See my post last week on the NHSTA statement. More broadly, this raises interesting questions about technology and the ability of regulators to keep up. For those who want to push technology forward, how much in terms of time, convenience, and dollars is lost if the government slows down the process? At the same time, how much regulation is needed to help protect the public? There is likely some sort of sweet spot when the government has time to declare technology safe and inventors and producers can still get things to the public in a reasonable amount of time…but I suspect this could vary widely across different sectors and the politics involved could change quite a bit. Take, for example, the scandal a few years back involving Toyota and the lack of findings. It cost the company quite a bit, the government still had a duty to step in, but there was little conclusion – except that perhaps we’re all going to have black boxes in our cars  soon. Imagine a few incidents like this happening with a new widespread technology like driverless cars. How much could that set the industry back and feed perceptions that the technology really wasn’t ready?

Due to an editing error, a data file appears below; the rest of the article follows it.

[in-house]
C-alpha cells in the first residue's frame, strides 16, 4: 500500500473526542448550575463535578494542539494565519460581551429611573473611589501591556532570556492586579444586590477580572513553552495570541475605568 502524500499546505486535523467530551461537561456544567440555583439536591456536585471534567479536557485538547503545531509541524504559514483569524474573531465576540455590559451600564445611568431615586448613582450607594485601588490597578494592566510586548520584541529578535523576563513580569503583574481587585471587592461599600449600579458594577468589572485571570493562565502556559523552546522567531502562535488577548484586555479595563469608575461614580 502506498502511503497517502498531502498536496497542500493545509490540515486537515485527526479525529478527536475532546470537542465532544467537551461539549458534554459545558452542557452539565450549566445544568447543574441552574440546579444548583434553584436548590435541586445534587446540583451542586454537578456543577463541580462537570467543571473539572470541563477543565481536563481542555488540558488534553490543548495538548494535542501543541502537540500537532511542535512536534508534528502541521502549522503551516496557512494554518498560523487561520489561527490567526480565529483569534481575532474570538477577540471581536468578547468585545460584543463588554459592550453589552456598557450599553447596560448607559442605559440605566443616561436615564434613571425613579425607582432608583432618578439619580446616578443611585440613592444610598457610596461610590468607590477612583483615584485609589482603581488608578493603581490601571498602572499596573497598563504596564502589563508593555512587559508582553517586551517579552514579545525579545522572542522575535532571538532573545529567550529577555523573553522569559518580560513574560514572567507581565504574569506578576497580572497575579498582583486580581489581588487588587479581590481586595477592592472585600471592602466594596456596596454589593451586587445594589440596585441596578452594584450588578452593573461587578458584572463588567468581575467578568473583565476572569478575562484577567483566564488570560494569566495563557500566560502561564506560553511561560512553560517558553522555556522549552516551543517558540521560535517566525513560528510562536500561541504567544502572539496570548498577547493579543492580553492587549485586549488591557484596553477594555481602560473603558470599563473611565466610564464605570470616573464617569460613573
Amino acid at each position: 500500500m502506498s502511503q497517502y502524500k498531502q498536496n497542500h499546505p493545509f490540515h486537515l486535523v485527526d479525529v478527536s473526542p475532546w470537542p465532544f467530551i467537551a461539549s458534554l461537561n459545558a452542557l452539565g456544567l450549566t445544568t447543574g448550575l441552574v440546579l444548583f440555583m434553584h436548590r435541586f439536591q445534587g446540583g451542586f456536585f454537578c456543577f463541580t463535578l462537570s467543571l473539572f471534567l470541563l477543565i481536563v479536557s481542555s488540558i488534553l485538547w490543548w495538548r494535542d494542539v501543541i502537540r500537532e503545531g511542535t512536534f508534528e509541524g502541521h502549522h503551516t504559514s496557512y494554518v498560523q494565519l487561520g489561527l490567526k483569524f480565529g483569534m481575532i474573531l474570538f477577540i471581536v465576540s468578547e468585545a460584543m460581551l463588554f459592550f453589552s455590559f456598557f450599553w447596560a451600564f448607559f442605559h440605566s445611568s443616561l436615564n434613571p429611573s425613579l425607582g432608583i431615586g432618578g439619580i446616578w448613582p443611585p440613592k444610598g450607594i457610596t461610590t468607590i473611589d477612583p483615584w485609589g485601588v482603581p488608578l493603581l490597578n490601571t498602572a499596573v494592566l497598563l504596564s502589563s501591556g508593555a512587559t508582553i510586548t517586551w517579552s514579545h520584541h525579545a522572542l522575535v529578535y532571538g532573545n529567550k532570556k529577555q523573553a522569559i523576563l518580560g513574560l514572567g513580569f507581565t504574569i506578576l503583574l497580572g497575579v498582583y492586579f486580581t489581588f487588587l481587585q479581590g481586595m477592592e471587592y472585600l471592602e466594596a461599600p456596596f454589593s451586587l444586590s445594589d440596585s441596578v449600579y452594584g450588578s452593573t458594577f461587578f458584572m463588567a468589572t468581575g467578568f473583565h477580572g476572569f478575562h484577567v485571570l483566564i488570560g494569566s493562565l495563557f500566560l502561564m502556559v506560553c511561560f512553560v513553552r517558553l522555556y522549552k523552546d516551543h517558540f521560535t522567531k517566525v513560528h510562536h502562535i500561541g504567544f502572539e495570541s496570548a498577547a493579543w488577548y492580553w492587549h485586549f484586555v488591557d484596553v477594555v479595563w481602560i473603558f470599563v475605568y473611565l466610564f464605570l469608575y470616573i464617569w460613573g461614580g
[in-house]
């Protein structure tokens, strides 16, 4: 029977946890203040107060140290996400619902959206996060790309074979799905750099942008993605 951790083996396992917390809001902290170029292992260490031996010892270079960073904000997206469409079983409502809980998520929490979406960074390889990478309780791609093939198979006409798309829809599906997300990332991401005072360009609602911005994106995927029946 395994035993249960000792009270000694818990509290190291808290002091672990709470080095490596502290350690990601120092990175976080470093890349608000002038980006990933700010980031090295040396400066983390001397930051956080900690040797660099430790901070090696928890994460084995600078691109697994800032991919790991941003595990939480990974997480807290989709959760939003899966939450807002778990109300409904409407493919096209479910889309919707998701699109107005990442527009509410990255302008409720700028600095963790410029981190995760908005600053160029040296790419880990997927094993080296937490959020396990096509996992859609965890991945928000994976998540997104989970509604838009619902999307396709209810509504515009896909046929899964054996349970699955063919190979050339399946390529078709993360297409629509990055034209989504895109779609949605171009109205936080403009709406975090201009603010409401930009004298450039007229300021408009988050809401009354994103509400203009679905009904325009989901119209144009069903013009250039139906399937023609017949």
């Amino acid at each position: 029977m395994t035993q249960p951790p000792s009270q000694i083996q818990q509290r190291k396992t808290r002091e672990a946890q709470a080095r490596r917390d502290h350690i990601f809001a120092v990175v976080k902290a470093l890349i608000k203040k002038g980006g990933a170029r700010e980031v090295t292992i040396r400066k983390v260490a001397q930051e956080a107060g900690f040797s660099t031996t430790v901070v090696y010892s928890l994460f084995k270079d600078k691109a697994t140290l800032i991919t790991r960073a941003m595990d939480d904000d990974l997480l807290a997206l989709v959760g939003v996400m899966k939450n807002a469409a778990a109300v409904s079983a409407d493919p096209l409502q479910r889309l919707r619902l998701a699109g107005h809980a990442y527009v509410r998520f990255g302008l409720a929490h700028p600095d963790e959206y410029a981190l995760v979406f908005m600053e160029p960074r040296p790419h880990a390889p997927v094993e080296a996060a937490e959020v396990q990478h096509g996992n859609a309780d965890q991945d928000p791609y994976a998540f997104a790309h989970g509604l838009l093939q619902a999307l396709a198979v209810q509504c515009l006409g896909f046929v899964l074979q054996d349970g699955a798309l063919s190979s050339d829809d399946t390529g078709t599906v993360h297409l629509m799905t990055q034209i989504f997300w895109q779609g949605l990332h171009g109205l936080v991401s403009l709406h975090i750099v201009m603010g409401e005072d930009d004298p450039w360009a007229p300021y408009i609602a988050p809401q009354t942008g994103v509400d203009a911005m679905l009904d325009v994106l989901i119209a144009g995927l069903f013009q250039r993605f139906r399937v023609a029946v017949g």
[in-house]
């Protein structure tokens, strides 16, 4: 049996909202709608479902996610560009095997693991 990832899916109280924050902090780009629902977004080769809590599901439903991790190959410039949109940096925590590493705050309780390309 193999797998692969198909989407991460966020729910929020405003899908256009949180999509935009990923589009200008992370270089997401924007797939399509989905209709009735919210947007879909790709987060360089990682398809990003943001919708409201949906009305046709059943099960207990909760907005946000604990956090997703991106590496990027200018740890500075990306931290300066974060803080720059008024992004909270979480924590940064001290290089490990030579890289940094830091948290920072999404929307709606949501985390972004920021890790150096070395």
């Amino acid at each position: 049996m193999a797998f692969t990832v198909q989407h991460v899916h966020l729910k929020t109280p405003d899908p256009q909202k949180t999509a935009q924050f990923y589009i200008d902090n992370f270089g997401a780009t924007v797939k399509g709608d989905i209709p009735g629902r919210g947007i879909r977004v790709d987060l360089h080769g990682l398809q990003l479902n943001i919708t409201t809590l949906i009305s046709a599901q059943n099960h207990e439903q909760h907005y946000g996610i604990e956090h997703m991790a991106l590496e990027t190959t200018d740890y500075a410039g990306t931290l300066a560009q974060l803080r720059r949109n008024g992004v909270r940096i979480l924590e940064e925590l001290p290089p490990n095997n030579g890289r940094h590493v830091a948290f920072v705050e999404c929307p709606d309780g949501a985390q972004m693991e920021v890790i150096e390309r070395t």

Kenya plans new Konza Technology City dubbed “Africa’s Silicon Savannah”

Kenya is planning an ambitious new city intended to be a technology center:

Located almost 40 miles south-east of the capital Nairobi, Konza Technology City is expected to create more than 20,000 IT jobs by 2015, and around 200,000 jobs by the time it’s completed in 2030.

The 2011-hectare site will have a residential area comprising around 37,000 homes to accommodate 185,000 people…

“It is expected to spur massive trade and investment as well as create thousands of employment opportunities for young Kenyans,” said Kenya’s president Mwai Kibaki at the groundbreaking ceremony.